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Portland Approves First-Of-Its-Kind Delivery-Only Cannabis License

Portland entrepreneurs now have the opportunity to apply for a delivery-only marijuana license.

The Portland City Council has unanimously approved the creation of a new “marijuana courier” business license, allowing cannabis businesses the option of functioning as a delivery-only operation.

Acknowledging that Oregon’s regulated marijuana industry is too expensive for most entrepreneurs to become licensed, rent or buy a storefront location, and purchase product, the council hopes that the ordinance will attract new “microbusiness entrepreneurs” to the city. The Oregon Liquor Control Commission already allows licensed marijuana retail dispensaries to deliver marijuana to homes, but this new license category will allow retailers to sell marijuana and cannabis products, including edibles, extracts and concentrates, solely through delivery.

“It’s great to see small businesses starting in the community, trying to do this the right way, and working with us trying to figure out the regulatory issues as we go along, said Mayor Charlie Hales.

The delivery-only marijuana business license is the first of its kind in the United States. Courier businesses, like dispensaries and retailers, must keep their headquarters at a minimum of 1,000 feet away from a school and must remain at least 1,000 feet apart from other marijuana businesses. Businesses will be allowed to receive orders daily from 8 a.m. to 8 p.m., with deliveries allowed up until 9 p.m.

“Since the state regulations keep changing and the industry keeps flourishing, we’ll be coming back with multiple changes I’m sure,” Commissioner Amanda Fritz said of the 15-member committee. “I look forward to that time.”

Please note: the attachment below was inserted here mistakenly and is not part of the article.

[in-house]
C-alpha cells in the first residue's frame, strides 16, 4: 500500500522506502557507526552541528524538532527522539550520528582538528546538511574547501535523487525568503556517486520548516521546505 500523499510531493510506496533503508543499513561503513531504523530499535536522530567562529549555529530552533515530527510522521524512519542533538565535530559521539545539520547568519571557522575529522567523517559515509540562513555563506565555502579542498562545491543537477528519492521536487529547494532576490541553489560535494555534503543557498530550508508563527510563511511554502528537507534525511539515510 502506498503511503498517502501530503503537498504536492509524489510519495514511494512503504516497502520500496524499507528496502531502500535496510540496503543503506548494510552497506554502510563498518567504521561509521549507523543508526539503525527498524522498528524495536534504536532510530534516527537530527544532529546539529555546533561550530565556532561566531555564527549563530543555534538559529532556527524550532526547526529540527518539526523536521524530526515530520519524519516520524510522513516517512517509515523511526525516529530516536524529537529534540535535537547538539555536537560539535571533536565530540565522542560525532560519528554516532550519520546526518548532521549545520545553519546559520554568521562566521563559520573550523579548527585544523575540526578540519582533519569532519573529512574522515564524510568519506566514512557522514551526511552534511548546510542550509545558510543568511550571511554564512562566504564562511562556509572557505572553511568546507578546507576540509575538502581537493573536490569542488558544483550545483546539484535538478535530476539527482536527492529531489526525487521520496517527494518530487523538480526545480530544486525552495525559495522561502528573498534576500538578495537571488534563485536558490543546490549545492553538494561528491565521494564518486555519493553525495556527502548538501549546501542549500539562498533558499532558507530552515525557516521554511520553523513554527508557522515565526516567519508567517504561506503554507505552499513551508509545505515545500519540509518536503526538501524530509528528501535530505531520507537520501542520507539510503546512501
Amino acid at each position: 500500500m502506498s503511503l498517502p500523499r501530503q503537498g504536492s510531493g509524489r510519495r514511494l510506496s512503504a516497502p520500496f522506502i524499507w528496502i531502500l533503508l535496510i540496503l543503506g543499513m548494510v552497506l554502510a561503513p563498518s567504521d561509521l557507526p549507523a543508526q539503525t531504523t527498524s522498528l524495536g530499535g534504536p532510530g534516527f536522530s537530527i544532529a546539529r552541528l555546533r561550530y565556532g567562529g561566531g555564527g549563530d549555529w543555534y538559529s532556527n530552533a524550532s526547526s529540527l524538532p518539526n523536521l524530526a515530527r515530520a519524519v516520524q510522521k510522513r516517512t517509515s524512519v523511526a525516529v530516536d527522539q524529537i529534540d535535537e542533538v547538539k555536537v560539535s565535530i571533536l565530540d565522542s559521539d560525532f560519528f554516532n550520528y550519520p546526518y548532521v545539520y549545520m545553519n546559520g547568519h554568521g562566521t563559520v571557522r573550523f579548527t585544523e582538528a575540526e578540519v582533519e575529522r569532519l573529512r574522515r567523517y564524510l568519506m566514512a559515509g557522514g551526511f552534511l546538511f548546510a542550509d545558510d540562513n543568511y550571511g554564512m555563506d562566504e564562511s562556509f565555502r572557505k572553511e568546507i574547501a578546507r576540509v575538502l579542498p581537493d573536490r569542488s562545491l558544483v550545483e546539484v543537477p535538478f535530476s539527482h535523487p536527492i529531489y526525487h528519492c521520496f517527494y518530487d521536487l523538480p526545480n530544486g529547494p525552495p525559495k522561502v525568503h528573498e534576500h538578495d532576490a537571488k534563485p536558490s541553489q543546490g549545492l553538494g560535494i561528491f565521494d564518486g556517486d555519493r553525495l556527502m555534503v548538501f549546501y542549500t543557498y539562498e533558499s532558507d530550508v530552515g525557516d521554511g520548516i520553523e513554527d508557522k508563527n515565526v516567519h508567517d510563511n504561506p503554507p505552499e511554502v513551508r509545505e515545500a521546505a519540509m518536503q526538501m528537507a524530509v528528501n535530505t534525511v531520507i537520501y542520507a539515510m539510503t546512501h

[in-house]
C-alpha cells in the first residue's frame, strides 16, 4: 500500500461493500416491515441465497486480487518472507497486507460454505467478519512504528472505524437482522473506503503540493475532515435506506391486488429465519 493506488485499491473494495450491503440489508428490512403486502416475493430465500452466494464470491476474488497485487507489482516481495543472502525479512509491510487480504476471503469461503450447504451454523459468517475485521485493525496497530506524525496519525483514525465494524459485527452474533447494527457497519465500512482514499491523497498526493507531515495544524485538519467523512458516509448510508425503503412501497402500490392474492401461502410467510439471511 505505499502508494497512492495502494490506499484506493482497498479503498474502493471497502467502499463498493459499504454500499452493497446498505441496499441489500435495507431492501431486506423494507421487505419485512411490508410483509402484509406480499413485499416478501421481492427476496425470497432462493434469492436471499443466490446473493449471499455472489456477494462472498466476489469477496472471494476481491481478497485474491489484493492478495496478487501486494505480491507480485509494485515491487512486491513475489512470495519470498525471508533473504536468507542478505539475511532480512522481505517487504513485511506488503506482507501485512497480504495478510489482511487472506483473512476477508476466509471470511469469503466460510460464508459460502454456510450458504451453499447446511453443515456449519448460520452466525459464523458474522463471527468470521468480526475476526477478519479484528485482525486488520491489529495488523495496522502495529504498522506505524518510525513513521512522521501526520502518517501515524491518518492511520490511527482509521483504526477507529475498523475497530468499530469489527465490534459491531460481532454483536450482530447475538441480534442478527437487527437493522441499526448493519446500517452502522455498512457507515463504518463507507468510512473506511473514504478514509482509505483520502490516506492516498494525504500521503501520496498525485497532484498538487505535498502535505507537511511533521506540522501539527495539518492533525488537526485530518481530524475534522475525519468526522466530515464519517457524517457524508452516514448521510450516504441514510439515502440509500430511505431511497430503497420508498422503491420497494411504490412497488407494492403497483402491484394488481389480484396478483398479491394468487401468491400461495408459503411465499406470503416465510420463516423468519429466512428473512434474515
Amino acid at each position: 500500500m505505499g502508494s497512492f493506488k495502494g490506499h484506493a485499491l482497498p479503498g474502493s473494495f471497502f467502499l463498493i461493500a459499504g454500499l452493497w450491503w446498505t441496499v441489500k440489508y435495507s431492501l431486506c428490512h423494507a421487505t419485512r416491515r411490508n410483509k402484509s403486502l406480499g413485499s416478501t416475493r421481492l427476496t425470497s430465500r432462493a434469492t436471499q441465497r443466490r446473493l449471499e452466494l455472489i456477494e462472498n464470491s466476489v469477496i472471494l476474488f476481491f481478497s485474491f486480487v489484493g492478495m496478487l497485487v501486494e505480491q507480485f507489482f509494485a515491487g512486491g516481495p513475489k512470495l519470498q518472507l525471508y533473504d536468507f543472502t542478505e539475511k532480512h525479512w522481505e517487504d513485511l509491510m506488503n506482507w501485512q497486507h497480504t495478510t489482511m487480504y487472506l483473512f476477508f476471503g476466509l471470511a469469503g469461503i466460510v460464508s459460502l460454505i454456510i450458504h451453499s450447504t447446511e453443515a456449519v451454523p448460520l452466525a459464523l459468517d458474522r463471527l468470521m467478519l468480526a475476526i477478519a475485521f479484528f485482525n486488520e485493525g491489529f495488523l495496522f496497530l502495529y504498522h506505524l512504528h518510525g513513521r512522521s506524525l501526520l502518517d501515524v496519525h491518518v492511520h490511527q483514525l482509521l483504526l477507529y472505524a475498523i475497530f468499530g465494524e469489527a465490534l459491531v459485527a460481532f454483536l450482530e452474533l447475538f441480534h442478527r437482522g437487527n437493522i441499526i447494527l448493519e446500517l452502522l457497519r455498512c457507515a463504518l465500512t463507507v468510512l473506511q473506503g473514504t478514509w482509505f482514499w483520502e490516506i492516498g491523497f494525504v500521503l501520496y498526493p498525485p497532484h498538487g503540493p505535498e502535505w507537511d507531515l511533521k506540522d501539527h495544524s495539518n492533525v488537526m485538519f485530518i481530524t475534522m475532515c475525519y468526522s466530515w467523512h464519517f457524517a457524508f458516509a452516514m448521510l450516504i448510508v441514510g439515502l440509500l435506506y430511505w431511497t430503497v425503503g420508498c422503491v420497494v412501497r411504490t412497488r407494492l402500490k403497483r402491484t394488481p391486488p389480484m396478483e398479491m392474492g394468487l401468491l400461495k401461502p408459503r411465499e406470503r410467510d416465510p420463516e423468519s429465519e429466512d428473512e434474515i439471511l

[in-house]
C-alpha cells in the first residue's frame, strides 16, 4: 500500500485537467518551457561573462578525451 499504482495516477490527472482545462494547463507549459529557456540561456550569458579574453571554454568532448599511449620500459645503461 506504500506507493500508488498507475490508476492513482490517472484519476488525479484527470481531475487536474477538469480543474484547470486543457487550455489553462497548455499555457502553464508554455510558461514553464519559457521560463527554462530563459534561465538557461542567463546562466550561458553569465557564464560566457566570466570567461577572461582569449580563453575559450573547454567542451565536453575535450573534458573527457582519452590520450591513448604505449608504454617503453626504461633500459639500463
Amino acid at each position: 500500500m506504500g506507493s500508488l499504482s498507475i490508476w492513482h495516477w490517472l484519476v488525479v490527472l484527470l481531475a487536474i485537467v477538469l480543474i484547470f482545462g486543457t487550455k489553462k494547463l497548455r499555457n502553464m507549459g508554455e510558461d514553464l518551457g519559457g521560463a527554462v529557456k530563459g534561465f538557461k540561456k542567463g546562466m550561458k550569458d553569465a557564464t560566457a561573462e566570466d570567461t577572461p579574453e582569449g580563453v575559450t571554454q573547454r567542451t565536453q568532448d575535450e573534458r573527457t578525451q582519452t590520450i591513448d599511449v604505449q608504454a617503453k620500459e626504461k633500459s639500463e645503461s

U.S. Marijuana Laws

As of last week, Portland’s Marijuana Policy Program hadn’t yet received any retail courier applications. To get a courier license, business owners must fill out a personal history form and obtain an alarm permit from the Portland Police Bureau and an electrical permit from the Bureau of Development Services. Proof of an air filtration system is also required and a driver cannot carry more than $3,000 worth of cannabis in a vehicle at any one time.

“We’re seeing it with everything,” Casey Arbogast, owner-operator of Northwest ReLeaf, told KATU.com. “Pizza is not the only thing that’s delivered. You get Amazon Prime, drone deliveries are going to happen soon. I think that this online ordering process is going to start to take over a little bit.”

Included in the approval of the ordinance is the creation of new categories for licenses, including two separate “micro-producer” tiers for growers who cultivate no more than 625 square feet or 1,250 square feet of cannabis plants, and a “micro-wholesaler” category for businesses that buy seeds or immature plants from micro-producers.

Starting January 1, Oregon dispensaries will only be able to continue selling recreational marijuana if they’ve obtained a retail license. The Office of Neighborhood Involvement, which handles the application process, has been overwhelmed with license applications over the last few months.

To help in managing the current backlog, the council unanimously agreed to remove requirements for final inspections and an approved building permit for wholesalers, retailers, and dispensaries. The council also approved amendments to change the hours of operation for marijuana retail businesses to 7 a.m. to 10 p.m., and added a five-day grace period for medical dispensaries to transition to retailers once a state license is obtained.

Recreational marijuana sales in Oregon began in October 2015, and already the state’s legal marijuana market has so far generated more sales and tax revenue than initially projected. Keep up with the burgeoning U.S. cannabis market by regularly visiting our news feed.

Post by Eve Ripley

Eve is a writer specializing in cannabis education and editorials related to cannabis industry news.

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